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It is possible to pin a process to a specific set of CPU cores using sched_setaffinity() call. The manual page says:

   Restricting a process to run on a single CPU also avoids the
   performance cost caused by the cache invalidation that occurs when a process
   ceases to execute on one CPU and then recommences execution on a different
   CPU.

Which is almost an obvious thing (or not?). What is not that obvious to me is this -

Does pinning LWPs to a specific CPU or an SMP node reduces a cache coherency bus traffic? For example, since a process is running pinned, other CPUs should not modify its private memory, thus only CPUs that are part of the same SMP node should stay cache-coherent.

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2 Answers

up vote 7 down vote accepted

There should be no CPU socket-to-socket coherency traffic for the pinned process case you describe. Modern Xeon platforms implement snoop filtering in the chipset. The snoop filter indicates when a remote socket cannot have the cache line in question, thus avoiding the need to send cache invalidate messages to that socket.

You can measure this for yourself. Xeon processors implement a large variety of cache statistic counters. You can read the counters in your own code with the rdpmc instruction or just use a product like VTune. FYI, using rdpmc is very precise, but a little tricky since you have to initially set a bit in CR4 to allow using this instruction in user mode.

-- EDIT --

My answer above is outdated for the 55xx series of CPUs which use QPI links. These links interconnect CPU sockets directly without an intervening chipset, as in: http://ark.intel.com/products/37111/Intel-Xeon-Processor-X5570-%288M-Cache-2_93-GHz-6_40-GTs-Intel-QPI%29

However, since the L3 cache in each CPU is inclusive, snoops over the QPI links only occur when the local L3 cache indicates the line is nowhere in the local socket. Likewise, the remote socket's L3 can quickly respond to a cross-snoop without bothering the cores, assuming the line isn't there either.

So, the inclusive L3 caches should minimize inter-socket coherency overhead, it's just not due to a chipset snoop filter in your case.

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If you run on a NUMA system (like, Opteron server or Itanium), it makes sense, but you must be sure to bind a process to the same NUMA node that it allocates memory from. Otherwise, this is an anti-optimization. It should be noted that any NUMA-aware operating system will try to keep execution and memory in the same node anyway, if you don't tell it anything at all, to the best of its abilities (some elderly versions of Windows are rather poor at this, but I wouldn't expect that to be the case with recent Linux).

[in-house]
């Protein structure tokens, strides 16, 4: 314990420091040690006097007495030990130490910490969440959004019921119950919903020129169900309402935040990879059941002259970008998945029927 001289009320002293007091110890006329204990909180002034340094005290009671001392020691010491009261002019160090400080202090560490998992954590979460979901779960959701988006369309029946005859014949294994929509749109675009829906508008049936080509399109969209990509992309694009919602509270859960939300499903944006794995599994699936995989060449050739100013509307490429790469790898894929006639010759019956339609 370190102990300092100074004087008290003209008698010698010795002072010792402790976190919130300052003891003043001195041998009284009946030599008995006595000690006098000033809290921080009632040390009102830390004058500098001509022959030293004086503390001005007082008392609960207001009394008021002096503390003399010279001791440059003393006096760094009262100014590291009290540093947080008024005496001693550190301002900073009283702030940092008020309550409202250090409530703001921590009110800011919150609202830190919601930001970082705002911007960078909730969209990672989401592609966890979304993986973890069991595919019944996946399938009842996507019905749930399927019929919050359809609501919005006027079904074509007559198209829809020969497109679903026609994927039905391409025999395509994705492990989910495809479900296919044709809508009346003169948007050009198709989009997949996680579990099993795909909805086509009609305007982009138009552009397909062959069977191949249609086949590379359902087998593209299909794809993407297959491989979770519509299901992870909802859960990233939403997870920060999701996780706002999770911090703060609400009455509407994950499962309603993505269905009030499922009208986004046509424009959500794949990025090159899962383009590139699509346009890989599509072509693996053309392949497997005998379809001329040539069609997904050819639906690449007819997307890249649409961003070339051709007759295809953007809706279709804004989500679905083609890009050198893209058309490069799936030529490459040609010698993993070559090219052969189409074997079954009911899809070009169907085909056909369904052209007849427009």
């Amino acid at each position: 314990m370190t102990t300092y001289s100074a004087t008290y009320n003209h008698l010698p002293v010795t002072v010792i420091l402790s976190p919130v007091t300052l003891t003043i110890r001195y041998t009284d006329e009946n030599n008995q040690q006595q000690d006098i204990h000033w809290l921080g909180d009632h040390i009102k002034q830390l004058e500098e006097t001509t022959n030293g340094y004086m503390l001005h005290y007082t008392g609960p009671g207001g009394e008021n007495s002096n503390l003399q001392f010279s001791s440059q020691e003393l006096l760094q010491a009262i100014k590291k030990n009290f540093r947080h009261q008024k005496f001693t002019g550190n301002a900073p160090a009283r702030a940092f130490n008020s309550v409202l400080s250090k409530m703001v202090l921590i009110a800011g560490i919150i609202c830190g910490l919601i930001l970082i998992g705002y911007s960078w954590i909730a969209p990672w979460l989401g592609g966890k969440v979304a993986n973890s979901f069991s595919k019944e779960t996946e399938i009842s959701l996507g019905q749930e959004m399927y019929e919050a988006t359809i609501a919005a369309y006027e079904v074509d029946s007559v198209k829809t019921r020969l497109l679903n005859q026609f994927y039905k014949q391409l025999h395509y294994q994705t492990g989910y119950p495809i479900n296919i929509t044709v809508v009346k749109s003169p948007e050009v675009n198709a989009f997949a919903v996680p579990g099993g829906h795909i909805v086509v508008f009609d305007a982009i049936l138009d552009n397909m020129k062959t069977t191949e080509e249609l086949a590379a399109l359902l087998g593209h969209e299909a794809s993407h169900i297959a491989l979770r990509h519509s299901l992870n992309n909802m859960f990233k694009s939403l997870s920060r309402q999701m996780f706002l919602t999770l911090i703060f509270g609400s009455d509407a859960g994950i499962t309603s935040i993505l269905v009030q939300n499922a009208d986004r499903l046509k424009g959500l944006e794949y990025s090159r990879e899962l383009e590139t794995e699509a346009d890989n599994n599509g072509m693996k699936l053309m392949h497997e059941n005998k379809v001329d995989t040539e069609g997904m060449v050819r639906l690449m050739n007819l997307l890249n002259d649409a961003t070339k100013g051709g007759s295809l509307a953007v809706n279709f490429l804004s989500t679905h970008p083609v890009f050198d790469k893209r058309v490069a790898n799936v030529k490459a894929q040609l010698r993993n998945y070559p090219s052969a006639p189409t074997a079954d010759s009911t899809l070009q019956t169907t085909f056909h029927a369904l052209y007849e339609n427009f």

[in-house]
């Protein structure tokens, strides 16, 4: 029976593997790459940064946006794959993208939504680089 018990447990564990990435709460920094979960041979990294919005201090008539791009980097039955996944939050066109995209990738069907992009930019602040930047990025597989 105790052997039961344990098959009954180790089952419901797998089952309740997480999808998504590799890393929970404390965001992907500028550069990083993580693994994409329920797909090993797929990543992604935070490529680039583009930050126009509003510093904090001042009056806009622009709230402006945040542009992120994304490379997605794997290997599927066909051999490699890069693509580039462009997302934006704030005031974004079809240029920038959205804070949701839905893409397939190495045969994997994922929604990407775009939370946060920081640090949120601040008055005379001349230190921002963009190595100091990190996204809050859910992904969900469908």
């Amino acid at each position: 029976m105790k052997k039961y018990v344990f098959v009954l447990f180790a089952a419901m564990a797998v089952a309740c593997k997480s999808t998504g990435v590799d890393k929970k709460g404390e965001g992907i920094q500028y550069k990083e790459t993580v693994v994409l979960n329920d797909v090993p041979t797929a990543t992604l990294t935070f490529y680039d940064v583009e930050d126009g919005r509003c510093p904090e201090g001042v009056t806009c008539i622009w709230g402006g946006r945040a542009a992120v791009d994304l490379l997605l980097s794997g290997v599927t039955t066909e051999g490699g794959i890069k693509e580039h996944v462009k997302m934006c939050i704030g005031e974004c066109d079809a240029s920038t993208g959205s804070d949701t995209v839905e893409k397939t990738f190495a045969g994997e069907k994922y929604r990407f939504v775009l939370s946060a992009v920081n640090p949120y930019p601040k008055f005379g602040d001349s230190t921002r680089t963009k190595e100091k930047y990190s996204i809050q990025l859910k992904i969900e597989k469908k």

If you don't run on a NUMA system, binding a process to a particular core is the one biggest stupid thing you can do. The OS will not make processes bounce between CPUs for fun, and if a process must be moved to another CPU, then that is not ideal, but the world does not end, either. It happens rarely, and when it does, you will hardly be able to tell.
On the other hand, if the process is bound to a CPU and another CPU is idle, the OS cannot use it... that is 100% available processing power gone down the drain.

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I am using Xeon X5570, which is somewhat NUMA. Say I have 4 cores per CPU and 4 CPUs. The question is - will a cache invalidation request be sent to other CPUs if I run 4 threads constantly doing some busy-waiting with memory fences, but those LWPs are pinned to 4 cores of the same CPU? If so, who ensures that other CPUs cannot theoretically modify the same memory and so this optimization can be applied? I know some people do that with DMA and device drivers, but how about user-space Linux apps? –  user405725 Feb 27 '12 at 14:49
    
For the 4 cores on the same CPU, I don't see why this should be a problem at all (L2 is shared on Xeon 5xxx anyway, and the CPU does whatever it needs to do to keep L1 in sync just fine, I've never noticed any issue with that). For cores on one of the other 3 CPUs, there's the snoop filter as pointed out by srking. You won't normally want to busy-wait all the time anyway (that makes little sense), so performance issues should not matter too much either way. –  Damon Feb 27 '12 at 15:52
    
Of course it depends very much on your application, but when one busy-waits, that's usually for very short times between longer tasks, so usually there is not that much contention anyway, even with 16 threads. Thus, any cache consistency effects you might see, even hypothetically, won't really matter so much. If they do, you must really be spending most of your time spinning, and then there is something wrong from the beginning. –  Damon Feb 27 '12 at 15:56
    
@Damon, load balancing behavior in common OS's isn't all that great. They do tend to bounce processes around between CPUs unnecessarily. –  srking Feb 27 '12 at 17:43
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